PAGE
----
Basic Terminology

This help file applies to an out-of-date version of MainBoss.
The most recent version of MainBoss is MainBoss 4.2.4.
For the latest version of this help file can be found here.

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A table is a list of entries, each of which contains information about something. For example, the Contacts table lists contact information for people involved in your operations. Each entry in the Contacts table contains contact information for a single person.
Identifier code
Each entry in a table must be given an identifier code. No two entries in the same table should be given the same code.
Locations refer to anywhere you perform maintenance. The simplest type of location is a postal address: a building or a set of buildings that all have the same postal address.

Locations may contain sublocations. For example, you might consider the floors in a building to be separate sublocations of the building, and the rooms on a floor to be sublocations of the floor. You might even divide large rooms into more sublocations (e.g. "northeast corner", "southeast corner", etc.) so that workers can quickly find work sites.

Almost everything you do with MainBoss has location information attached. For example, work orders specify the location(s) where work should be performed.
"Unit" is a general term for anything that might require maintenance. For example, this includes pieces of equipment and locations. It's up to you to decide what constitutes a separate unit. For example, you might consider a complete assembly line as a single unit, or you might choose to regard the line as a system made up of many separate units.

Units may contain subunits. For example, you might think of a forklift truck as containing two subunits: the lift mechanism and the truck. This may be a useful distinction if your maintenance department has specialists that only deal with certain parts of a piece of equipment.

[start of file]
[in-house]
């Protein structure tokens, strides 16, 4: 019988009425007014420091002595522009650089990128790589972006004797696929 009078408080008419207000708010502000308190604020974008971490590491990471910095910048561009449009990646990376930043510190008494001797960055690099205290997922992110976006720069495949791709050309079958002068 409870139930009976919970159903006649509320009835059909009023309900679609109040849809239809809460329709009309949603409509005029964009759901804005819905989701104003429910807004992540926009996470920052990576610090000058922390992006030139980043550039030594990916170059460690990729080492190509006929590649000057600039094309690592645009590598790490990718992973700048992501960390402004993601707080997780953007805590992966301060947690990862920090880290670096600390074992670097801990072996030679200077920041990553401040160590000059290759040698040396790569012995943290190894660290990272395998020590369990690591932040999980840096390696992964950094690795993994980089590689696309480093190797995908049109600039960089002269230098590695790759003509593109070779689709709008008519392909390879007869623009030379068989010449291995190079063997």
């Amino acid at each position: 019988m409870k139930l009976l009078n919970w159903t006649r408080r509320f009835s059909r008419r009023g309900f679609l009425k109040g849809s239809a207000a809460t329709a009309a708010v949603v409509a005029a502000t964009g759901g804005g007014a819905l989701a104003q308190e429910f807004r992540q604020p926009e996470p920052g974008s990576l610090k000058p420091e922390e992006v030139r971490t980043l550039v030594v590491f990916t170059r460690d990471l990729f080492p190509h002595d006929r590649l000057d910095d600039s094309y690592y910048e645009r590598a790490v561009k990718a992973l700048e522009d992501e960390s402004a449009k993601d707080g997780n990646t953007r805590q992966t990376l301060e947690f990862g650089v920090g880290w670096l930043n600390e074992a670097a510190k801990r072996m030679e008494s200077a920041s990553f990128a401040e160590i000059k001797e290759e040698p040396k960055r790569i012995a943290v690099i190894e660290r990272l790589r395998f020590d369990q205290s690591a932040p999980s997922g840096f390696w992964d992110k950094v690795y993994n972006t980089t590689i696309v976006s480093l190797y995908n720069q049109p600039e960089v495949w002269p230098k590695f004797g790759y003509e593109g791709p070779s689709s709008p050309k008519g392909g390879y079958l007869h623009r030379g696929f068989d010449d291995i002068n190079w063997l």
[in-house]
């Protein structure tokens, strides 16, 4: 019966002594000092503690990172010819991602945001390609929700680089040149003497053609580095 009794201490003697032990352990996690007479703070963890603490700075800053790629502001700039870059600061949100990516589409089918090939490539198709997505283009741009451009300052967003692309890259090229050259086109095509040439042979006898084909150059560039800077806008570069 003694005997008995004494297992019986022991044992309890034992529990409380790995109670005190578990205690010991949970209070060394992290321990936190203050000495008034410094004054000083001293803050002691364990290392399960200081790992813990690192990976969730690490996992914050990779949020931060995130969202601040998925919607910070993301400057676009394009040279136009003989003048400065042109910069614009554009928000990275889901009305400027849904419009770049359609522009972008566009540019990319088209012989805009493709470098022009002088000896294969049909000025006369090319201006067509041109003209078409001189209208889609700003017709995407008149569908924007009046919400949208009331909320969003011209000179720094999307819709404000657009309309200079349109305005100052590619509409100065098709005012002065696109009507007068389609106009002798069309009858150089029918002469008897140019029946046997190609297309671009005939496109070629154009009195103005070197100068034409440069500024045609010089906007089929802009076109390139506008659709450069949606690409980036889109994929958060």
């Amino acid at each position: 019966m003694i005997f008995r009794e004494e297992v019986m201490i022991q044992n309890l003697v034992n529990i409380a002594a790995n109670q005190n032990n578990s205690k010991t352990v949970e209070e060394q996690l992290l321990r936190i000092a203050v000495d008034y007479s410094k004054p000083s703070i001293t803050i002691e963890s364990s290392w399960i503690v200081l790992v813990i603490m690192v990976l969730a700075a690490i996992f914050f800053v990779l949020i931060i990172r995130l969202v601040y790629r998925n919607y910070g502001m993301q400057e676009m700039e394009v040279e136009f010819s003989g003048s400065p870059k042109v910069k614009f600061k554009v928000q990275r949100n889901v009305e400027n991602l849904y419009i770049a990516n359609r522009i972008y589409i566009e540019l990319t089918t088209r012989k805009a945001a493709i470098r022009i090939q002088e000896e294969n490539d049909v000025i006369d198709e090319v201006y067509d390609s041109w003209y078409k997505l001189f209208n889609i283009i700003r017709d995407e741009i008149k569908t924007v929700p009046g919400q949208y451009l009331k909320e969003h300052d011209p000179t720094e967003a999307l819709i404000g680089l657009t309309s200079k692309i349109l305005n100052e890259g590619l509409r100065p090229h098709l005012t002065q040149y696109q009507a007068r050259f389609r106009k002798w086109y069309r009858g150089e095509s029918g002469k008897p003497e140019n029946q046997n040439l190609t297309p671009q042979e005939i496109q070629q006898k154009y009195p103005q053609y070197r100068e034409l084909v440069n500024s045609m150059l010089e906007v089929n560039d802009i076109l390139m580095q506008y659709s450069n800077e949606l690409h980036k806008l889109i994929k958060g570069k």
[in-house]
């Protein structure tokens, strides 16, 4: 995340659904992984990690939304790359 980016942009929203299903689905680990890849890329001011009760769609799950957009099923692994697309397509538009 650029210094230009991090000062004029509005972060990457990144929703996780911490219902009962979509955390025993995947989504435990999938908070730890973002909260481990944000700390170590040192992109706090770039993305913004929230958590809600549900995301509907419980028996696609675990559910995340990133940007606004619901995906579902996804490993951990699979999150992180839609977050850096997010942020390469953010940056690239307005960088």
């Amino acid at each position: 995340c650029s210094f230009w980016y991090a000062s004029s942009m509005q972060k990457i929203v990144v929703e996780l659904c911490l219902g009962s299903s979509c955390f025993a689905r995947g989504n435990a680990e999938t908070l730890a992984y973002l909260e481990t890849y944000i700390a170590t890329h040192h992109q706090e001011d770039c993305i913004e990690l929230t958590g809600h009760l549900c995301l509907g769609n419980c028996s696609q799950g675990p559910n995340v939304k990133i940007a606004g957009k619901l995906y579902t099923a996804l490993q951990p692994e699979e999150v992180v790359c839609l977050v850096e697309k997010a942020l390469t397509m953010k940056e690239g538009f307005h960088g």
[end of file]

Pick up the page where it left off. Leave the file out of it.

Every unit has an associated location. In fact, units are considered locations—sublocations of larger locations. (Sometimes it's more useful to tell a worker, "Go to Drill Press #4," than to say, "Go to the northeast corner of the manufacturing floor.")
A request (or work request) is typically based on a complaint from someone outside the maintenance department. It states preliminary information about the problem: the location, the name of the person reporting the problem, the date/time the report was received, and a brief description of the problem itself.
Work order
A work order is a detailed description of work to be done; typically, this can be printed off and handed to the personnel assigned to do the work.
A work order is more detailed than a work request. For example, a work order may specify the amount of time the job is expected to take, the materials to be used, and so on. Such details are not present in a work request. In general, work requests are designed so they can be filled out by non-maintenance personnel (for example, a department secretary) while work orders are usually filled out by maintenance management. When you create a new work order using the information from an existing work request, we say that the work request has been transferred to the work order.